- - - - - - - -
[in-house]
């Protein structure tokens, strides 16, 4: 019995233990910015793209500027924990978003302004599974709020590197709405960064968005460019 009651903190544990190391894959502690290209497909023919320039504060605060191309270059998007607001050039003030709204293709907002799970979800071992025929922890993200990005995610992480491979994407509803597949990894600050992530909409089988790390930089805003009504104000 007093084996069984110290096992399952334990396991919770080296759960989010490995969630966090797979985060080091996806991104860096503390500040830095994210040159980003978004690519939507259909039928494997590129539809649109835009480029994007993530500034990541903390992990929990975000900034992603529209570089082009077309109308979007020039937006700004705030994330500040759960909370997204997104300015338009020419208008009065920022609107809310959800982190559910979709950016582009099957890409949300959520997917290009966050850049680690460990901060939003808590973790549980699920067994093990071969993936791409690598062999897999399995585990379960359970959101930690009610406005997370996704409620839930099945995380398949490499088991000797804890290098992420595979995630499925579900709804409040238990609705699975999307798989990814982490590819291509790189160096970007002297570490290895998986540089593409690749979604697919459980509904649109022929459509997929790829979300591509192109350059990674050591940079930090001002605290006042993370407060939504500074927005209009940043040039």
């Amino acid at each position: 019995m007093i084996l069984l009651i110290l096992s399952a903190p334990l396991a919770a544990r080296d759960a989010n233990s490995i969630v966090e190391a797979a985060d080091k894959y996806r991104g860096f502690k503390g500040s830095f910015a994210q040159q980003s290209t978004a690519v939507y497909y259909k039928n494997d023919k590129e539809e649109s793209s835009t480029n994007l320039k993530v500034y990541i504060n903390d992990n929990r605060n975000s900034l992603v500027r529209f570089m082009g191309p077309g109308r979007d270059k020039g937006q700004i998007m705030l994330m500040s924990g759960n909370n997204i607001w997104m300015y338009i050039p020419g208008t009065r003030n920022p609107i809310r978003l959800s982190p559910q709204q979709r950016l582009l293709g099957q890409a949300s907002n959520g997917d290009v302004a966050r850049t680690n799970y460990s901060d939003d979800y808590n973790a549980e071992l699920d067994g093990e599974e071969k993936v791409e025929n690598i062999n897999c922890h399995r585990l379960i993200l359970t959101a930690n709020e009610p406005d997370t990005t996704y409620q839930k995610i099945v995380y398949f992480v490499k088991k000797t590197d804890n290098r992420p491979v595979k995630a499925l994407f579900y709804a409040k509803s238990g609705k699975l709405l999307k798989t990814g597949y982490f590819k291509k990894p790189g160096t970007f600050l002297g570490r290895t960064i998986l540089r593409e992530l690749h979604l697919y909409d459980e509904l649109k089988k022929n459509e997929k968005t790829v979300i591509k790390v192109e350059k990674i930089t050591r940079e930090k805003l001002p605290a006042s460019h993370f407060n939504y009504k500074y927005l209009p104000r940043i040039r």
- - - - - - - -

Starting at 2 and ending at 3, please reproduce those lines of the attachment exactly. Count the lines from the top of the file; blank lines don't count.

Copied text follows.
């Protein structure tokens, strides 16, 4: 019995233990910015793209500027924990978003302004599974709020590197709405960064968005460019 009651903190544990190391894959502690290209497909023919320039504060605060191309270059998007607001050039003030709204293709907002799970979800071992025929922890993200990005995610992480491979994407509803597949990894600050992530909409089988790390930089805003009504104000 007093084996069984110290096992399952334990396991919770080296759960989010490995969630966090797979985060080091996806991104860096503390500040830095994210040159980003978004690519939507259909039928494997590129539809649109835009480029994007993530500034990541903390992990929990975000900034992603529209570089082009077309109308979007020039937006700004705030994330500040759960909370997204997104300015338009020419208008009065920022609107809310959800982190559910979709950016582009099957890409949300959520997917290009966050850049680690460990901060939003808590973790549980699920067994093990071969993936791409690598062999897999399995585990379960359970959101930690009610406005997370996704409620839930099945995380398949490499088991000797804890290098992420595979995630499925579900709804409040238990609705699975999307798989990814982490590819291509790189160096970007002297570490290895998986540089593409690749979604697919459980509904649109022929459509997929790829979300591509192109350059990674050591940079930090001002605290006042993370407060939504500074927005209009940043040039």
């Amino acid at each position: 019995m007093i084996l069984l009651i110290l096992s399952a903190p334990l396991a919770a544990r080296d759960a989010n233990s490995i969630v966090e190391a797979a985060d080091k894959y996806r991104g860096f502690k503390g500040s830095f910015a994210q040159q980003s290209t978004a690519v939507y497909y259909k039928n494997d023919k590129e539809e649109s793209s835009t480029n994007l320039k993530v500034y990541i504060n903390d992990n929990r605060n975000s900034l992603v500027r529209f570089m082009g191309p077309g109308r979007d270059k020039g937006q700004i998007m705030l994330m500040s924990g759960n909370n997204i607001w997104m300015y338009i050039p020419g208008t009065r003030n920022p609107i809310r978003l959800s982190p559910q709204q979709r950016l582009l293709g099957q890409a949300s907002n959520g997917d290009v302004a966050r850049t680690n799970y460990s901060d939003d979800y808590n973790a549980e071992l699920d067994g093990e599974e071969k993936v791409e025929n690598i062999n897999c922890h399995r585990l379960i993200l359970t959101a930690n709020e009610p406005d997370t990005t996704y409620q839930k995610i099945v995380y398949f992480v490499k088991k000797t590197d804890n290098r992420p491979v595979k995630a499925l994407f579900y709804a409040k509803s238990g609705k699975l709405l999307k798989t990814g597949y982490f590819k291509k990894p790189g160096t970007f600050l002297g570490r290895t960064i998986l540089r593409e992530l690749h979604l697919y909409d459980e509904l649109k089988k022929n459509e997929k968005t790829v979300i591509k790390v192109e350059k990674i930089t050591r940079e930090k805003l001002p605290a006042s460019h993370f407060n939504y009504k500074y927005l209009p104000r940043i040039r």